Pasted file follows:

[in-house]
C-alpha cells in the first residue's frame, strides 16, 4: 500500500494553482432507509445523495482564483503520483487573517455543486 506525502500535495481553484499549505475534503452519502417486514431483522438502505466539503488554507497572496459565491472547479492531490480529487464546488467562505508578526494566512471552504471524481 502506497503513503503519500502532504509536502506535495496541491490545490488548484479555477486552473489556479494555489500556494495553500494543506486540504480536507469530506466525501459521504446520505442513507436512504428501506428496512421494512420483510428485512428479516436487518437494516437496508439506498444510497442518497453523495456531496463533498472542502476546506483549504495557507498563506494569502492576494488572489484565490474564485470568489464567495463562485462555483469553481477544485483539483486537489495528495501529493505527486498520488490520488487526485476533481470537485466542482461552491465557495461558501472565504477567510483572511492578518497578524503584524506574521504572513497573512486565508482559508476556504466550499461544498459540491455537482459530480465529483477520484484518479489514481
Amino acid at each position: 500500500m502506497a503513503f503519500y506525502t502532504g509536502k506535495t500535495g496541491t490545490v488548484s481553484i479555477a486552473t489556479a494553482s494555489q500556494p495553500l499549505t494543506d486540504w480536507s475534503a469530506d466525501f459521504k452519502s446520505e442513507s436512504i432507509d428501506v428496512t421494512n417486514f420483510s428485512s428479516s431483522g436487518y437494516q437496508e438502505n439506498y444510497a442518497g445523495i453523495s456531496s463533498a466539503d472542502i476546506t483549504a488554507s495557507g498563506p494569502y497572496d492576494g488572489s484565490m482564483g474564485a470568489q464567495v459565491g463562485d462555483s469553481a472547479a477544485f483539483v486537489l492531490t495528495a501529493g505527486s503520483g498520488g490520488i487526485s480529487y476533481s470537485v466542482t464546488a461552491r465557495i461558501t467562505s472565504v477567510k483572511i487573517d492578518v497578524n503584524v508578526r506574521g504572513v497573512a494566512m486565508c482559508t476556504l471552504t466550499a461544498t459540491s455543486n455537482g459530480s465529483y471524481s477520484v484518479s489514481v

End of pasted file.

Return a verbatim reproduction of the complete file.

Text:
[in-house]
C-alpha cells in the first residue's frame, strides 16, 4: 500500500494553482432507509445523495482564483503520483487573517455543486 506525502500535495481553484499549505475534503452519502417486514431483522438502505466539503488554507497572496459565491472547479492531490480529487464546488467562505508578526494566512471552504471524481 502506497503513503503519500502532504509536502506535495496541491490545490488548484479555477486552473489556479494555489500556494495553500494543506486540504480536507469530506466525501459521504446520505442513507436512504428501506428496512421494512420483510428485512428479516436487518437494516437496508439506498444510497442518497453523495456531496463533498472542502476546506483549504495557507498563506494569502492576494488572489484565490474564485470568489464567495463562485462555483469553481477544485483539483486537489495528495501529493505527486498520488490520488487526485476533481470537485466542482461552491465557495461558501472565504477567510483572511492578518497578524503584524506574521504572513497573512486565508482559508476556504466550499461544498459540491455537482459530480465529483477520484484518479489514481
Amino acid at each position: 500500500m502506497a503513503f503519500y506525502t502532504g509536502k506535495t500535495g496541491t490545490v488548484s481553484i479555477a486552473t489556479a494553482s494555489q500556494p495553500l499549505t494543506d486540504w480536507s475534503a469530506d466525501f459521504k452519502s446520505e442513507s436512504i432507509d428501506v428496512t421494512n417486514f420483510s428485512s428479516s431483522g436487518y437494516q437496508e438502505n439506498y444510497a442518497g445523495i453523495s456531496s463533498a466539503d472542502i476546506t483549504a488554507s495557507g498563506p494569502y497572496d492576494g488572489s484565490m482564483g474564485a470568489q464567495v459565491g463562485d462555483s469553481a472547479a477544485f483539483v486537489l492531490t495528495a501529493g505527486s503520483g498520488g490520488i487526485s480529487y476533481s470537485v466542482t464546488a461552491r465557495i461558501t467562505s472565504v477567510k483572511i487573517d492578518v497578524n503584524v508578526r506574521g504572513v497573512a494566512m486565508c482559508t476556504l471552504t466550499a461544498t459540491s455543486n455537482g459530480s465529483y471524481s477520484v484518479s489514481v